Dr. Maximilian Schich’s video shows the birthplaces (blue) and death sites (red) of cultural figures over time. For the study, the researchers collected the birth and death locations of more than 150,000 notable individuals — from John Washington (father of President George Washington) to John F. Kennedy. The rise of transportation — namely railways connecting the coasts and affordable cars — led to increased migration, particularly westward. If you are having trouble watching the video, view it on YouTube.
Quantifying and transforming the history of culture into visual representation isn’t easy. There are thousands of individual stories across millennia to consider, and some historical conditions are nearly impossible to measure.
Addressing this challenge, Dr. Maximilian Schich, associate professor of arts and technology (ATEC) at The University of Texas at Dallas, has brought together a team of network and complexity scientists to create and quantify a big picture of European and North American cultural history.
Schich, an art historian who works under the umbrella of the University’s ATEC program, has reconstructed the migration and mobility patterns of more than 150,000 notable individuals over a time span of 2,000 years. By connecting the birth and death locations of each individual, Schich and his team have made progress in our understanding of large-scale cultural dynamics.
Schich’s research is detailed in the article “A Network Framework of Cultural History,” published Aug. 1 in the journal Science.
“The study draws a surprisingly comprehensive picture of European and North American cultural interaction that can’t be otherwise achieved without consulting vast amounts of literature or combing discrete data sets,” Schich said. “This study functions like a macroscope, where quantitative inquiry and qualitative inquiry complement each other.”
Quantitative inquiry involves objective, measureable data, while qualitative inquiry relies on subjective or “apparent” qualities.
Schich and his colleagues collected the birth and death data from three databases to track migration networks in and out of Europe and North America, revealing a pattern of geographical birth sources and death attractors.
A key finding in the study, Schich said, is that nonintuitive fundamental patterns — including the so-called “laws of migration” — emerge from large numbers of specific events. The team also found evidence for massive fluctuations on a level of single specific locations.
“In practice, this means that cultural history is both an event discipline, where qualitative inquiry focuses on the specific, and a law discipline, where quantification helps to understand general patterns,” Schich said.
Other findings show that despite the dependence of the arts on money, cultural centers and economic centers do not always coincide, and that the population size of a location does not necessarily point to its cultural attractiveness.
“In fact, outliers with outstanding cultural attraction, such as Hollywood, California, where we find 10 times more notable deaths as births, are found at all sizes, from villages to metroplexes,” Schich said.
Using databases, the team studied the migration of people who lived from 1069 B.C. to 2012 in Europe. This video shows that after the 12th century, Rome’s role as the dominant cultural center of the region decreased, and Paris became one of the most popular destinations for culturally significant migrants. If you are having trouble watching the video, view it on YouTube.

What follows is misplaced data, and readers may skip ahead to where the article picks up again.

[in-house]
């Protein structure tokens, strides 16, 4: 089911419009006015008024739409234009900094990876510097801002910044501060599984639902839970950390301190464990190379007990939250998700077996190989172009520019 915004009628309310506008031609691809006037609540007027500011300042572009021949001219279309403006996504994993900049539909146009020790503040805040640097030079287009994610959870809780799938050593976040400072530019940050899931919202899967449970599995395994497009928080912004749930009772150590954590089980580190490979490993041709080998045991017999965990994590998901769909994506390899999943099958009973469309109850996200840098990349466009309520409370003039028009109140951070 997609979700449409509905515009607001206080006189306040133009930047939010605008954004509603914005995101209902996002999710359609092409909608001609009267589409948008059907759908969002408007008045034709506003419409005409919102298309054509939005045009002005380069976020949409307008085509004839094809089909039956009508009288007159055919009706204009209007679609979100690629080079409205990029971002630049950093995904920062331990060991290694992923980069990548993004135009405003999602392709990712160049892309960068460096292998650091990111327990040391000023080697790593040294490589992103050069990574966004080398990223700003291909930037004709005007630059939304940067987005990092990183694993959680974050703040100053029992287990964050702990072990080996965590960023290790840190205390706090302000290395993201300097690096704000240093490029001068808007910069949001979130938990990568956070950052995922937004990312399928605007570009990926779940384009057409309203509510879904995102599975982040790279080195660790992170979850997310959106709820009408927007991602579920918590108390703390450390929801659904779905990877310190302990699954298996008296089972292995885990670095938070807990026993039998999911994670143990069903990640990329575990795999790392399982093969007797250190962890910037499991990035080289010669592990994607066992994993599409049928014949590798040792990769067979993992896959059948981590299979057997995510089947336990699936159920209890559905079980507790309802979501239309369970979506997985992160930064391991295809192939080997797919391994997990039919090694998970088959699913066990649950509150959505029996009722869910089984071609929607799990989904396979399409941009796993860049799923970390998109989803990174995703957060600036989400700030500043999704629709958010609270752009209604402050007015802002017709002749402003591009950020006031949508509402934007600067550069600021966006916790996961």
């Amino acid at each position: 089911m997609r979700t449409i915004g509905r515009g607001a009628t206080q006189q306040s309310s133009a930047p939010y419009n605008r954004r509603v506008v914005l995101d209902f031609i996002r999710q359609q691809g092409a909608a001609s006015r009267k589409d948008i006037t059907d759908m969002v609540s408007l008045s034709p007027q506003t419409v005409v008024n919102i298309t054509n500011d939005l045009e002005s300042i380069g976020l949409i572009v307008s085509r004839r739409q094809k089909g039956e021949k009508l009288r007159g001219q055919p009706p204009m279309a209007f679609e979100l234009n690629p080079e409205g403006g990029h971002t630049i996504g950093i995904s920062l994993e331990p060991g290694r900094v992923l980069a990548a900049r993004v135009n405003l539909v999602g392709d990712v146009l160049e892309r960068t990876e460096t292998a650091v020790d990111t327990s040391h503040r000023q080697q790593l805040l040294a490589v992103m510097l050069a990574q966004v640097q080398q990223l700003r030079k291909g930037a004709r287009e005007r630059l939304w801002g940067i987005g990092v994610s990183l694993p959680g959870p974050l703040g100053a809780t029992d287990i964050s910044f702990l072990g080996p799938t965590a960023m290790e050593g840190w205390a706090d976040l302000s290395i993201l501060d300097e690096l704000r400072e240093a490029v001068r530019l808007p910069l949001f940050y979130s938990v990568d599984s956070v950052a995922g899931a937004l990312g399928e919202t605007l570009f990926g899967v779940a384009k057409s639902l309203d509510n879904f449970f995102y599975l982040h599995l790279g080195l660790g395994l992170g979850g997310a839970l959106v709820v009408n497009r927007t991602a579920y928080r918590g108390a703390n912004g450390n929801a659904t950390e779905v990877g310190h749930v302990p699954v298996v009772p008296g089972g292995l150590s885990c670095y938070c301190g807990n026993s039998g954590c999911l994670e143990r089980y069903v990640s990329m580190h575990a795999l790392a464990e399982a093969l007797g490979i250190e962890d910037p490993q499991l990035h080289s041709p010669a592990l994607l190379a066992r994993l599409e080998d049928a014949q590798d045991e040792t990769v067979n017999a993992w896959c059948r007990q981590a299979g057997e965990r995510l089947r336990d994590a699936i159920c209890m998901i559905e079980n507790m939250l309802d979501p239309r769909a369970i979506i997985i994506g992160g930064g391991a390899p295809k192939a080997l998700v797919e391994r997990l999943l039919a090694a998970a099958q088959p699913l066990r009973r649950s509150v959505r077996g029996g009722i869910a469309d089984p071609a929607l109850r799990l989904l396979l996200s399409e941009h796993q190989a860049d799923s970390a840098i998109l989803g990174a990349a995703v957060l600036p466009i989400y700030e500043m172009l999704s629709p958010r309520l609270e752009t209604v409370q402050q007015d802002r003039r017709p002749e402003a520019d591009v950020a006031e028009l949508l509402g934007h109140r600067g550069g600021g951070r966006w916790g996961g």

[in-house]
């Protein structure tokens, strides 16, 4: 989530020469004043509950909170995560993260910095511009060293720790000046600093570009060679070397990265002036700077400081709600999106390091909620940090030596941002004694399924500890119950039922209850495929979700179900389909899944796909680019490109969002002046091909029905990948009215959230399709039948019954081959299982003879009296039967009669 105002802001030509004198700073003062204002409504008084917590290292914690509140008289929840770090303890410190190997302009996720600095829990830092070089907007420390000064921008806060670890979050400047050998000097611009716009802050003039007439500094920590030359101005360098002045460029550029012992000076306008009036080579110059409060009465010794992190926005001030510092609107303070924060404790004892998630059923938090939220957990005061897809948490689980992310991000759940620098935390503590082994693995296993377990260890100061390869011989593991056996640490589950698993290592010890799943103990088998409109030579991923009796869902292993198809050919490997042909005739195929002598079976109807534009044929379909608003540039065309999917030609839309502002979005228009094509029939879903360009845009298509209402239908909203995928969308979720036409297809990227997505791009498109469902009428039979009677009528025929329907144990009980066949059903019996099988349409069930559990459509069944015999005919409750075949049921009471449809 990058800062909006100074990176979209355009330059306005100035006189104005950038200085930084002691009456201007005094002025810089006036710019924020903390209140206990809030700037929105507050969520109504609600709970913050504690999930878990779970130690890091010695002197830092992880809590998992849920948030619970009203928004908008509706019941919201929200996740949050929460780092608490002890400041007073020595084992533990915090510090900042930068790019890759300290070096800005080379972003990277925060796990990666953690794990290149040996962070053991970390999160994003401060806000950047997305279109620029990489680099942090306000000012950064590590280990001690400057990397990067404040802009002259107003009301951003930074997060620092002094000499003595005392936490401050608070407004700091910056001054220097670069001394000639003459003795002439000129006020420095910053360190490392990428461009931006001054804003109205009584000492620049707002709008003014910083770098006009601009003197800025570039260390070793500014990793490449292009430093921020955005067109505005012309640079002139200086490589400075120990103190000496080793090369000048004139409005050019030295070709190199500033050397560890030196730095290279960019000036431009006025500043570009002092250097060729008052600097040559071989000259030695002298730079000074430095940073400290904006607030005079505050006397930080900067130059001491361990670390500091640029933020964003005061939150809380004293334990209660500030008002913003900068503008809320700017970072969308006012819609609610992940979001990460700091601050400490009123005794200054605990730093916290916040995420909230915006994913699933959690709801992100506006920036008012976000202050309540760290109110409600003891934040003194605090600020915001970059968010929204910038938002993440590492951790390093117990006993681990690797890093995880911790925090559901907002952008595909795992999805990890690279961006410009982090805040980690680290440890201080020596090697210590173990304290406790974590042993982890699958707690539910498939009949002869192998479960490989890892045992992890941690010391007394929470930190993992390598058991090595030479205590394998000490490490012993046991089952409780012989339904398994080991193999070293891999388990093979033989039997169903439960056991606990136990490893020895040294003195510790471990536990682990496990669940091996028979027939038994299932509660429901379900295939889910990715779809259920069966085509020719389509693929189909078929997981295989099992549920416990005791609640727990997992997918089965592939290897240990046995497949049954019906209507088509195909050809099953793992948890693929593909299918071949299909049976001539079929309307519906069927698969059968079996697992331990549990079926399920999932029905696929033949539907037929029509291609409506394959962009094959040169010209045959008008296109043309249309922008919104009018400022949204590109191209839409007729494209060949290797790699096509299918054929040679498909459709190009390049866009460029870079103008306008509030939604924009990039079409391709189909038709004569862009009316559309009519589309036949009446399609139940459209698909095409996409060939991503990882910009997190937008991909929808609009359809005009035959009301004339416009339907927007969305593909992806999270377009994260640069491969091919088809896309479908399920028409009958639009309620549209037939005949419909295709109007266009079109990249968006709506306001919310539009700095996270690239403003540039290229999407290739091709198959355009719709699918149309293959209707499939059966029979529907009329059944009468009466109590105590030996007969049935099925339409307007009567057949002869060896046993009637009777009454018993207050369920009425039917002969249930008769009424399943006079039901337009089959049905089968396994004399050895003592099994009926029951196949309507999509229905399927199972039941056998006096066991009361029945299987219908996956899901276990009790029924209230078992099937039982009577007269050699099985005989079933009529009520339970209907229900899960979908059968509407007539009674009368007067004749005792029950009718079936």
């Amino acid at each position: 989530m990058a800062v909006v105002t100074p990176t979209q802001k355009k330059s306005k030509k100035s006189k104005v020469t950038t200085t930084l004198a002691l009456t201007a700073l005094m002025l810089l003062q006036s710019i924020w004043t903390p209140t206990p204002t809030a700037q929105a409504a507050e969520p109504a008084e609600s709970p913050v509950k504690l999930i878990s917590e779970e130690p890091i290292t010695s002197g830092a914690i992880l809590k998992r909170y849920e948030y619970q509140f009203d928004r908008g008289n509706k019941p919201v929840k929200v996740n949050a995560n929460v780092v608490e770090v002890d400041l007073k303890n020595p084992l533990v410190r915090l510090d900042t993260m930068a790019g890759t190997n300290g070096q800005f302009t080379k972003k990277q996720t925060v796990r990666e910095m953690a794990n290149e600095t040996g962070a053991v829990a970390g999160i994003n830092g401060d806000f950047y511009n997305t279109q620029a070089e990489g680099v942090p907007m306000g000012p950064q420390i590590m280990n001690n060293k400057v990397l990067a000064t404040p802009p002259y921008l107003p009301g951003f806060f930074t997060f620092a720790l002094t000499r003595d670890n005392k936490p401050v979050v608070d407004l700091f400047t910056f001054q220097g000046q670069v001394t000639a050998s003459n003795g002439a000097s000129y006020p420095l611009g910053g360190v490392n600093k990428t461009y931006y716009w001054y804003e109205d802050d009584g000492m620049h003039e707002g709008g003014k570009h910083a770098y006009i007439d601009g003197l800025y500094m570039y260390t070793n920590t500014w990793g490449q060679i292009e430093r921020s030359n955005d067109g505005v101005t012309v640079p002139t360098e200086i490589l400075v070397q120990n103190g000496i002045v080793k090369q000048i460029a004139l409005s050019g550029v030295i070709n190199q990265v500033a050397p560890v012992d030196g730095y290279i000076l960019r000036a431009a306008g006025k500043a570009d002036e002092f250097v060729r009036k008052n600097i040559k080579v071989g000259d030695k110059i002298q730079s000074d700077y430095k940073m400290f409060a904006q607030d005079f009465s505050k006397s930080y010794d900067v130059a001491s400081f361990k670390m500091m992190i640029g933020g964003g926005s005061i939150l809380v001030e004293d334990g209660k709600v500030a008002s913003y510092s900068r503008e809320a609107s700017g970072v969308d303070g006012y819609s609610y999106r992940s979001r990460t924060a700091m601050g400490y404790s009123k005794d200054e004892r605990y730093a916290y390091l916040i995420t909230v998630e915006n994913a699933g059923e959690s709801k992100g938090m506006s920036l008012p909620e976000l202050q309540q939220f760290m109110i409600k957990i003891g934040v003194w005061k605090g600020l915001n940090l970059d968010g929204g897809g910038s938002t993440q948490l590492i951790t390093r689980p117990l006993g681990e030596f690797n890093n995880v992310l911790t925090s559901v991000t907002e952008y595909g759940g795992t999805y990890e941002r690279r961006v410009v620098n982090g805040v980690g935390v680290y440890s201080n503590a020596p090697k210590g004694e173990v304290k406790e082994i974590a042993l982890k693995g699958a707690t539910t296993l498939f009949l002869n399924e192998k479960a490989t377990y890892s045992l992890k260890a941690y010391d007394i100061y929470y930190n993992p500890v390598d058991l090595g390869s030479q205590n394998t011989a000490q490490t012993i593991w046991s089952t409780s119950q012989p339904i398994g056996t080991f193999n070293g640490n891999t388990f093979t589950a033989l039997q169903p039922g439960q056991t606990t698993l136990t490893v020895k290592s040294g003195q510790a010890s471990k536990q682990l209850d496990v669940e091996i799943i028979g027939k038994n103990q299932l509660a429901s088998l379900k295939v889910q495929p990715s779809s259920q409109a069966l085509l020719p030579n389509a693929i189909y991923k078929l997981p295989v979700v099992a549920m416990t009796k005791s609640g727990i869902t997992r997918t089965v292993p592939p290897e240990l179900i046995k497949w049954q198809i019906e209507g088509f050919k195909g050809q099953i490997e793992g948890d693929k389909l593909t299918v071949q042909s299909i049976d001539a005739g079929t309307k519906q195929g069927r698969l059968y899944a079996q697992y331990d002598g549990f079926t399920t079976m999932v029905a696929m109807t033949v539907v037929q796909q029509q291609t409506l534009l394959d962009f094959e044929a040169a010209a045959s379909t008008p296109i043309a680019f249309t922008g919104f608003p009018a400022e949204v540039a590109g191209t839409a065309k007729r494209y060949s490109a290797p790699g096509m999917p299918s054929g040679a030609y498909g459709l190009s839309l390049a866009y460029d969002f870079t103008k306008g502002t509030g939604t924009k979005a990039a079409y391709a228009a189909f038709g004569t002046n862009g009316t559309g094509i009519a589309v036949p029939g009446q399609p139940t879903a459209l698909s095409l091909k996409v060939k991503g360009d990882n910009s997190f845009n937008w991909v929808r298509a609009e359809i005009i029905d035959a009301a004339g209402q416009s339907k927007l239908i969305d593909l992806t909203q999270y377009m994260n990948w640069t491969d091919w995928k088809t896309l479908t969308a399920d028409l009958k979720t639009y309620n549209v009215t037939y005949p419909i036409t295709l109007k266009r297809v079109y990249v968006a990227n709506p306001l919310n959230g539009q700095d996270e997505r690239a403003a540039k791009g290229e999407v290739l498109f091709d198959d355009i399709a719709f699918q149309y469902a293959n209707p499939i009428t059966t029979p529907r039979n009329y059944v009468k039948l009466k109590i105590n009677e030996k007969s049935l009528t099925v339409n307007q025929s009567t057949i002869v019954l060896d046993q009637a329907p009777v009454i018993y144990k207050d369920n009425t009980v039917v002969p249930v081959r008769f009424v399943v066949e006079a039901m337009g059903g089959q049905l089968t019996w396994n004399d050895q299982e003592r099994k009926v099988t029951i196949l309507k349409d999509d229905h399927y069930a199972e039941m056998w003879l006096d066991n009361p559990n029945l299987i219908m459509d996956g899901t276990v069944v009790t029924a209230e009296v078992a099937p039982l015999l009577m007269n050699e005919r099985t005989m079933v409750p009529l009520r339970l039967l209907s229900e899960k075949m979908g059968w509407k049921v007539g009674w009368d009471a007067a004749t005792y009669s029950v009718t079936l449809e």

In addition, the median physical distance between birth and death locations changed very little between the 14th and 21st centuries, from about 133 miles to about 237 miles, respectively.
“There is really no average or typical cultural center,” Schich said. “As a consequence, cultural historians really need quantification to complement their intuition based on qualitative inquiry. On the other hand, our results also send a message to complexity scientists. The massive fluctuations we find mean that qualitative inquiry has to complement quantification in order to fully understand the dynamics of cultural migration.”
Schich said the topic of art and cultural history is an uncommon topic for papers in journals such as Science.
“A large amount of multidisciplinary expertise was necessary to arrive at the results we found,” Schich said. “The paper relies on the fields of art history, complex networks, complexity science, computational sociology, human mobility, information design, physics and some inspiration from systems biology.”
While the research that made the paper possible began in Boston and was continued in Zurich, Schich finished his project in Texas.
“The ATEC program at UT Dallas provides an environment where it is possible and encouraged to transcend disciplinary boundaries to understand culture as a complex system. This paper illustrates perfectly the type of work that is taking place in my cultural science lab,” Schich said.
An art historian by training, Schich is also a founding member of the new Edith O’Donnell Institute of Art History at UT Dallas, where he plans to continue to merge data science, complex networks and art history to bring quantitative and qualitative inquiry together.
Researchers involved in the study came from the groups of Dirk Helbing at ETH Zurich, the Swiss Federal Institute of Technology and Albert-László Barabási at Northeastern University. Current affiliations of the team include Central European University in Budapest, Harvard Medical School, IBM Research, Indiana University, Ludwig Maximilian University of Munich and the University of Miami. Data was collected from Freebase.com, the Allgemeines Künstlerlexikon, the Getty Union List of Artist Names and the Winckelmann Corpus.
The research was funded by the German Research Foundation, the European Research Council and UT Dallas.